alexa Flow-through versus sidestream capnometry for detection of end tidal carbon dioxide in the sedated patient.
Anesthesiology

Anesthesiology

Journal of Anesthesia & Clinical Research

Author(s): Sakata DJ, Matsubara I, Gopalakrishnan NA, Westenskow DR, White JL

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BACKGROUND: End tidal carbon dioxide (ETCO(2)) in non-intubated patients can be monitored using either sidestream or flow-through capnometry [Yamamori et al., J Clin Monit Comput 22(3):209-220, 2008]. The hypothesis of this validation study is that, flow-through capnometry will yield a more accurate estimate of ETCO(2) than sidestream capnometry when evaluated in a bench study during low tidal volumes and high oxygen administration via nasal cannula. Secondarily, when ETCO(2) from each is compared to arterial CO(2) (PaCO(2)) during a study in which healthy, non-intubated volunteers are tested under normocapnic, hypocapnic and hypercapnic conditions, the flow-through capnometer will resemble PaCO(2) more closely than the sidestream capnometer. This will be especially true during periods of lower minute ventilation and high oxygen flow rates via mask in non-intubated, remifentanil sedated, healthy volunteers whose physiologic deadspace is small.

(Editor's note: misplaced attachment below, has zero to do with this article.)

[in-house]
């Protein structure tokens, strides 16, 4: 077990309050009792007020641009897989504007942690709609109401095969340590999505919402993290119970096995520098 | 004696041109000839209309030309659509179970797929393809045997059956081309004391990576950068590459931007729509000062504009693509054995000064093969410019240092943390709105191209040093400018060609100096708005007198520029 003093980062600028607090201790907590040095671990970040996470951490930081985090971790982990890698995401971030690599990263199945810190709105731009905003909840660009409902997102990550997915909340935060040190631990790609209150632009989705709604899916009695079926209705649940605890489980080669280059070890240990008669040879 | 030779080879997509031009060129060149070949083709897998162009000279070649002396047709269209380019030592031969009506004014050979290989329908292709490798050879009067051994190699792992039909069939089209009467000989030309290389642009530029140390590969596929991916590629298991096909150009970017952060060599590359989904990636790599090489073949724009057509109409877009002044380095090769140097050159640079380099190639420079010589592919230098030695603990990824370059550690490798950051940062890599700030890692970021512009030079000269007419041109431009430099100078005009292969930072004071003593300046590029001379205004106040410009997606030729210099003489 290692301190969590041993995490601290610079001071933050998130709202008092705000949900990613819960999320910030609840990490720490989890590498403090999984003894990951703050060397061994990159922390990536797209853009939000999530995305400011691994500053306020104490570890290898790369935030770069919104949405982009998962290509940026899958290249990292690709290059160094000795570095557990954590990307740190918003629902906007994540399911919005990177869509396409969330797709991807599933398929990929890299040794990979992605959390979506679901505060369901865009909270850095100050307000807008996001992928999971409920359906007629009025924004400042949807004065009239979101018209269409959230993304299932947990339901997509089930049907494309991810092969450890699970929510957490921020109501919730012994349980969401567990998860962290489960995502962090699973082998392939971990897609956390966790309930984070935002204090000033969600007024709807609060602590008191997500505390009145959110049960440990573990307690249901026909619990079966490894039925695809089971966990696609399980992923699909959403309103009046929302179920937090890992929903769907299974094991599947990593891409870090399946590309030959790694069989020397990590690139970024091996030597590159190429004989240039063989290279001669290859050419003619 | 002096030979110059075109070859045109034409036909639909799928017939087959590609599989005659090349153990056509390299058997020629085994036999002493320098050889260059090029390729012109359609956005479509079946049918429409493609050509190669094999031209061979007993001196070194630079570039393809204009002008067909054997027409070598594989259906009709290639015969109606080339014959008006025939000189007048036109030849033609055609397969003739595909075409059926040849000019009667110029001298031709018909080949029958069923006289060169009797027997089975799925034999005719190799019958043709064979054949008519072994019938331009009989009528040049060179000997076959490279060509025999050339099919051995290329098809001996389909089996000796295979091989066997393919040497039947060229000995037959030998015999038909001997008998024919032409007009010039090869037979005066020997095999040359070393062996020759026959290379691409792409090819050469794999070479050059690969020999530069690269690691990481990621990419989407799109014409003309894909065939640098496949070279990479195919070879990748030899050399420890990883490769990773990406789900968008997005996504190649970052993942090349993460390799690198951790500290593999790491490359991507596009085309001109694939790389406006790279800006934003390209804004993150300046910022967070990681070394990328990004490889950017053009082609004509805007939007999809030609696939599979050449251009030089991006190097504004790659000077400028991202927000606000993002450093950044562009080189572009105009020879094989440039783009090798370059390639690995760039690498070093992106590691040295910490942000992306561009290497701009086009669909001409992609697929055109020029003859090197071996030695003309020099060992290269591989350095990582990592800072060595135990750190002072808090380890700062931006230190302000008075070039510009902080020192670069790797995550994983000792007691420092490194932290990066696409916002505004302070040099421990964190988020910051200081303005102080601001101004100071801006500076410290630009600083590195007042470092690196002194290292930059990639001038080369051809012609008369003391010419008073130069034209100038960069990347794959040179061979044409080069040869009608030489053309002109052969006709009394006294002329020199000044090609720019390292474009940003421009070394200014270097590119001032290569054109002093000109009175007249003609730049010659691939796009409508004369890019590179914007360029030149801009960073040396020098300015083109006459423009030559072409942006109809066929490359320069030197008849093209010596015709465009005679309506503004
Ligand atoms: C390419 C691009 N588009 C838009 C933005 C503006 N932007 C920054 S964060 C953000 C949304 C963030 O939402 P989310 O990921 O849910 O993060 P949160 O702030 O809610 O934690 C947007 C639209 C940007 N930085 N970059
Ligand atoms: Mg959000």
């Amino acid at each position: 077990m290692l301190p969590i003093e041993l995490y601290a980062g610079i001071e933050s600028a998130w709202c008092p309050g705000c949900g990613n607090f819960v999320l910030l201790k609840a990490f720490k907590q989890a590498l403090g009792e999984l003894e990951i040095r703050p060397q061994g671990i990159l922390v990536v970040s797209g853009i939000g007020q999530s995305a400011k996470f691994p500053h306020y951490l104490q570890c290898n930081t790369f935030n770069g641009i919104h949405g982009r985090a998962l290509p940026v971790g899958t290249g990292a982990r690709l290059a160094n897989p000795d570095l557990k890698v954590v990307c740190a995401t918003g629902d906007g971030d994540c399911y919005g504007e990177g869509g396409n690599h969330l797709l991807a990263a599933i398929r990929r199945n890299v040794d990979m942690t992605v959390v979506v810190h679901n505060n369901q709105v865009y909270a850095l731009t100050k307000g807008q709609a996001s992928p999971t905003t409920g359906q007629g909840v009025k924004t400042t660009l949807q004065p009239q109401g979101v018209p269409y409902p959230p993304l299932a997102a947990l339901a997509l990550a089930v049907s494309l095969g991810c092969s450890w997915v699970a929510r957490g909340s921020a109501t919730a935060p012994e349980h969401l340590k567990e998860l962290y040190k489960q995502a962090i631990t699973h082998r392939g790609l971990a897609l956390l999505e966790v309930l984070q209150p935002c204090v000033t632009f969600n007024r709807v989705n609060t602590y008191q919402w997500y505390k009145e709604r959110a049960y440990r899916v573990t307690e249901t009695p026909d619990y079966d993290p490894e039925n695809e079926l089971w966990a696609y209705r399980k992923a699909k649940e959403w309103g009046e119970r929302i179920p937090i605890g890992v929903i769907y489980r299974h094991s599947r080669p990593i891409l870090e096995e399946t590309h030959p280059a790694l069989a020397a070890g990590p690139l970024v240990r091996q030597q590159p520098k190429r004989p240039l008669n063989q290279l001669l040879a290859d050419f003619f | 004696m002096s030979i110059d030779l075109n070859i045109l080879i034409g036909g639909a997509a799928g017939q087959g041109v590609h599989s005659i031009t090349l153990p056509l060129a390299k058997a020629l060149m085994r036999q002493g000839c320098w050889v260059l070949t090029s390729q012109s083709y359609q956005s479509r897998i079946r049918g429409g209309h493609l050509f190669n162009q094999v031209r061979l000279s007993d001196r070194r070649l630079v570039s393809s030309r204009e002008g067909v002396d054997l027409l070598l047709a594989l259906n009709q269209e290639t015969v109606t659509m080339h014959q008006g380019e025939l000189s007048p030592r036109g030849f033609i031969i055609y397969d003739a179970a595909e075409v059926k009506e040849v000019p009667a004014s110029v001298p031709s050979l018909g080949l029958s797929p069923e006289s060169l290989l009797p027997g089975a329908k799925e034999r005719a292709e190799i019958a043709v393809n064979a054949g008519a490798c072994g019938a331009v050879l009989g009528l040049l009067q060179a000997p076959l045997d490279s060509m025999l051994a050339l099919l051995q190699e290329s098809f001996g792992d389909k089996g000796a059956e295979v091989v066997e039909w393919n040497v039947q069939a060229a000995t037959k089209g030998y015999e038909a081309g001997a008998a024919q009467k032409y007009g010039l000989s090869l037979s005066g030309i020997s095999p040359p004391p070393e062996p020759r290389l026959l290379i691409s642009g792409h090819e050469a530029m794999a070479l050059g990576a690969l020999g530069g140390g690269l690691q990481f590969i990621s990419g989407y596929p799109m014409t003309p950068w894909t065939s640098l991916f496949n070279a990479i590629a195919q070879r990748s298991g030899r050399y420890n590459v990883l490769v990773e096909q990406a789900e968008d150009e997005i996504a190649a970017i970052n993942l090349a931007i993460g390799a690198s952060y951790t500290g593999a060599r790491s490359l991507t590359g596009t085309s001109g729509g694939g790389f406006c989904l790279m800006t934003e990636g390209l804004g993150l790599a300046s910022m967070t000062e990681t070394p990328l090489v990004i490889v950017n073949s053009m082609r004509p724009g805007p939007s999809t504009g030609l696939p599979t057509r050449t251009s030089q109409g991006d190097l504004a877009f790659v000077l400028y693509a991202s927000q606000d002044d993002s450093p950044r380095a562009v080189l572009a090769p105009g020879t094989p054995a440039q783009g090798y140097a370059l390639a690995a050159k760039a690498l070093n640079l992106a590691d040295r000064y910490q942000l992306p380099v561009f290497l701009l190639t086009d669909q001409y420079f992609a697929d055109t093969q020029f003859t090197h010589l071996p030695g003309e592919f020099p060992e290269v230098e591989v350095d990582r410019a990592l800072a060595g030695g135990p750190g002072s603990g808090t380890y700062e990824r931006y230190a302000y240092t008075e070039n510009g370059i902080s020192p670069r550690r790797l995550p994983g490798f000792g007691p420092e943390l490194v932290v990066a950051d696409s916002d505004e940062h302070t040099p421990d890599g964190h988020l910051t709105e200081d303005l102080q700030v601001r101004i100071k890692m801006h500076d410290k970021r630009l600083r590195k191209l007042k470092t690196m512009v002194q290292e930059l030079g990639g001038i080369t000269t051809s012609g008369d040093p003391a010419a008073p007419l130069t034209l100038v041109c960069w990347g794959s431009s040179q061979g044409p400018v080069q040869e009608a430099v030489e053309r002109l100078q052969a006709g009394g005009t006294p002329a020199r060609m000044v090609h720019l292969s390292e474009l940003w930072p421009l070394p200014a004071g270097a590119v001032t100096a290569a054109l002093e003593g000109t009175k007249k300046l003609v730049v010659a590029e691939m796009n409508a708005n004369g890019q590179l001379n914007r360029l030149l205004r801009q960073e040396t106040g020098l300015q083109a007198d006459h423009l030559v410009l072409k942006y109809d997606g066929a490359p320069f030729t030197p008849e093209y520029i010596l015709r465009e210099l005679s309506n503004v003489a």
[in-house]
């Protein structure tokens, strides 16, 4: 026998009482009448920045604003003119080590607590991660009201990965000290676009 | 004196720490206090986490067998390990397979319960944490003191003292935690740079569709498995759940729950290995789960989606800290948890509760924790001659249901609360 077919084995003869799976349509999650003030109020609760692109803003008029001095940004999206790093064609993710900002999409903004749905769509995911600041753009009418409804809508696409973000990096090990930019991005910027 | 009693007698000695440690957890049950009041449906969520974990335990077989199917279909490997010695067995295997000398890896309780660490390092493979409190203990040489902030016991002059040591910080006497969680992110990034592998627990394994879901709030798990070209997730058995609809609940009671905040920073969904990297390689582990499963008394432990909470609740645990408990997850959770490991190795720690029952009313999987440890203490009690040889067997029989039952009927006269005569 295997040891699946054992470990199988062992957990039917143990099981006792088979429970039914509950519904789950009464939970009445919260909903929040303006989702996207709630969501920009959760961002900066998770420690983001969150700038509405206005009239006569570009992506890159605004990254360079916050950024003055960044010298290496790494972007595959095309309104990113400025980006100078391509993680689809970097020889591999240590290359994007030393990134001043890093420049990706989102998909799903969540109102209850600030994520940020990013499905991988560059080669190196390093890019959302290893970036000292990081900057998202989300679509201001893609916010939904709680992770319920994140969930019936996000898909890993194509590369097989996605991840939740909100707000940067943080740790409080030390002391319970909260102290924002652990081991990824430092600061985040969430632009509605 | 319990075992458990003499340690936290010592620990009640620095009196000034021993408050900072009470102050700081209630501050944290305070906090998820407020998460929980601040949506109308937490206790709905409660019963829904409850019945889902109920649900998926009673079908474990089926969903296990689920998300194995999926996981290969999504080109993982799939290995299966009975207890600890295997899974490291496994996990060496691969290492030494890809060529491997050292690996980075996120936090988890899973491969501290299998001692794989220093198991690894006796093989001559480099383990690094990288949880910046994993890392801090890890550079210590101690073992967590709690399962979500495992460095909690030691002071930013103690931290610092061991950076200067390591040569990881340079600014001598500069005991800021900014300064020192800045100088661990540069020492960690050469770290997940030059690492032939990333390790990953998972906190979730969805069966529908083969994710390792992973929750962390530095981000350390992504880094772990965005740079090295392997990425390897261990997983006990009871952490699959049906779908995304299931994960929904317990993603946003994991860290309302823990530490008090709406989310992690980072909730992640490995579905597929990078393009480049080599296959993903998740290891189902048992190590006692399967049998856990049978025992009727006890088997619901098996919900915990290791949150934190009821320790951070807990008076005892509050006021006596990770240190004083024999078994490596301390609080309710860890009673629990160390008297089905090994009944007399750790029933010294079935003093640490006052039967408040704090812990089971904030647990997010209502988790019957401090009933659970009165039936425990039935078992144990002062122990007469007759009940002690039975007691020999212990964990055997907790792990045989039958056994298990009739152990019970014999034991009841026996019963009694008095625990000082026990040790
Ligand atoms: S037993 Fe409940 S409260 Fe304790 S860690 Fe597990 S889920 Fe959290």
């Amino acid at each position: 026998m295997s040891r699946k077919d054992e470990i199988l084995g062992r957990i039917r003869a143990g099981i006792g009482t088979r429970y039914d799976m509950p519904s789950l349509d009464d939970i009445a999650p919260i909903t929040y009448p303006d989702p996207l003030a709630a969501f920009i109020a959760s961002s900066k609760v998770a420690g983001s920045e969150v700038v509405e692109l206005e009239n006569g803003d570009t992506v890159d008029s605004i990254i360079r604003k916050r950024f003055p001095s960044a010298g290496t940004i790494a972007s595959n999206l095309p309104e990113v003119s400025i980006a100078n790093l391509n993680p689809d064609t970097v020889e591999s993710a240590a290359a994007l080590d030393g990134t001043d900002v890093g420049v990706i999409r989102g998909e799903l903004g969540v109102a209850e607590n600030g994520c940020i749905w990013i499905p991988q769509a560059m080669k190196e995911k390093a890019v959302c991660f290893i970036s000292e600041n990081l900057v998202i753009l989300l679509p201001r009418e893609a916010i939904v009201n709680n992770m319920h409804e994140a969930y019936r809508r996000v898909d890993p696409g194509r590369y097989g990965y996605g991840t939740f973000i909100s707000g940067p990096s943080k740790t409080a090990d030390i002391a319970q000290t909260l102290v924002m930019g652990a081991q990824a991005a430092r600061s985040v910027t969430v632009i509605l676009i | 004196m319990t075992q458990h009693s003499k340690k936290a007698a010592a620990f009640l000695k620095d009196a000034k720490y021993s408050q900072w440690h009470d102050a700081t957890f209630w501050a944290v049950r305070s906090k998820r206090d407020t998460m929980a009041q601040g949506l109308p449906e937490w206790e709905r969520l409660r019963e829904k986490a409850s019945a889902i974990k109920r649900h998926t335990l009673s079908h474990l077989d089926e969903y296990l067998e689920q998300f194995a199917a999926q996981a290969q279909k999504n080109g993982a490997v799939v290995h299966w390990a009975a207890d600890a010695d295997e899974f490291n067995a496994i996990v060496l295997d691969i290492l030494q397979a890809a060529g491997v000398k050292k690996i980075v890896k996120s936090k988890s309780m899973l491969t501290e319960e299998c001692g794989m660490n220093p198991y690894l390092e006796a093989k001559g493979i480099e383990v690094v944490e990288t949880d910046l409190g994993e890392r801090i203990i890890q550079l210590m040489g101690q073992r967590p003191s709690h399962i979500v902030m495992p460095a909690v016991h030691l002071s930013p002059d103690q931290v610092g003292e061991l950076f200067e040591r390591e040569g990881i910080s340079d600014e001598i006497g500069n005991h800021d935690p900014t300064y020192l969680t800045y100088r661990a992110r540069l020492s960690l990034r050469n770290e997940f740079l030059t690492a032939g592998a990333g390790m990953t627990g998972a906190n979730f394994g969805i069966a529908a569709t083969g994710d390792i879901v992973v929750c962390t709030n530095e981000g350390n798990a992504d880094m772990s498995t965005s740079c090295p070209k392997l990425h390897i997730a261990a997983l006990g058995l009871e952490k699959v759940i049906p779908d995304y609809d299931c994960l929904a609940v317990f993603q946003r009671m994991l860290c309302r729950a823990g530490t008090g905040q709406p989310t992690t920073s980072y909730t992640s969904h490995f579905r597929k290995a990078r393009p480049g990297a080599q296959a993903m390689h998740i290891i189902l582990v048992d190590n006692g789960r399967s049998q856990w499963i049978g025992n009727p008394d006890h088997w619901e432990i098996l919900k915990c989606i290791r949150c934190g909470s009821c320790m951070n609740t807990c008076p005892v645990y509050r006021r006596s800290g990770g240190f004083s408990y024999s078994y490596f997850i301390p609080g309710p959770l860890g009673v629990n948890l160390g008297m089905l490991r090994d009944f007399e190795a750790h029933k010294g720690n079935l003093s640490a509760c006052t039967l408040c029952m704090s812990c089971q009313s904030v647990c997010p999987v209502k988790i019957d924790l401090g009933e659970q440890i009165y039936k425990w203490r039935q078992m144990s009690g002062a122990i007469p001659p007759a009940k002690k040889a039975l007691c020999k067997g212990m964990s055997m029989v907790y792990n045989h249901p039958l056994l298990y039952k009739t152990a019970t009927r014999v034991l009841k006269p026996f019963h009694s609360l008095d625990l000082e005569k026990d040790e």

METHODS: The performance of a flow-through (cap-ONE, Nihon Kohden, Tokyo, Japan) and a sidestream (Microcap Smart CapnoLine Plus, Oridion Inc., Needham, MA) capnometer were compared in a bench study and a volunteer trial. A bench study evaluated ETCO(2) accuracy using waveforms generated via mechanical lungs during low tidal volumes and high oxygen flow rates. A volunteer study compared the ETCO(2) for each capnometer against PaCO(2) during sedation in which 8 l O(2) was delivered via mask rather than the nasal cannula.

RESULTS: In the bench study, the flow-through capnometer gave slightly higher values of ETCO(2) during high-flow oxygen and no discernable differences during variable tidal volumes. Bland and Altman plots comparing ETCO(2) to PaCO(2) showed essentially equal performance between the two capnometers in the volunteers.

CONCLUSIONS: Within a wide limit of agreement between the volunteer and bench study, flow-through and sidestream capnometry performed equally well during bench testing and in non-intubated, sedated patients.

This article was published in J Clin Monit Comput and referenced in Journal of Anesthesia & Clinical Research

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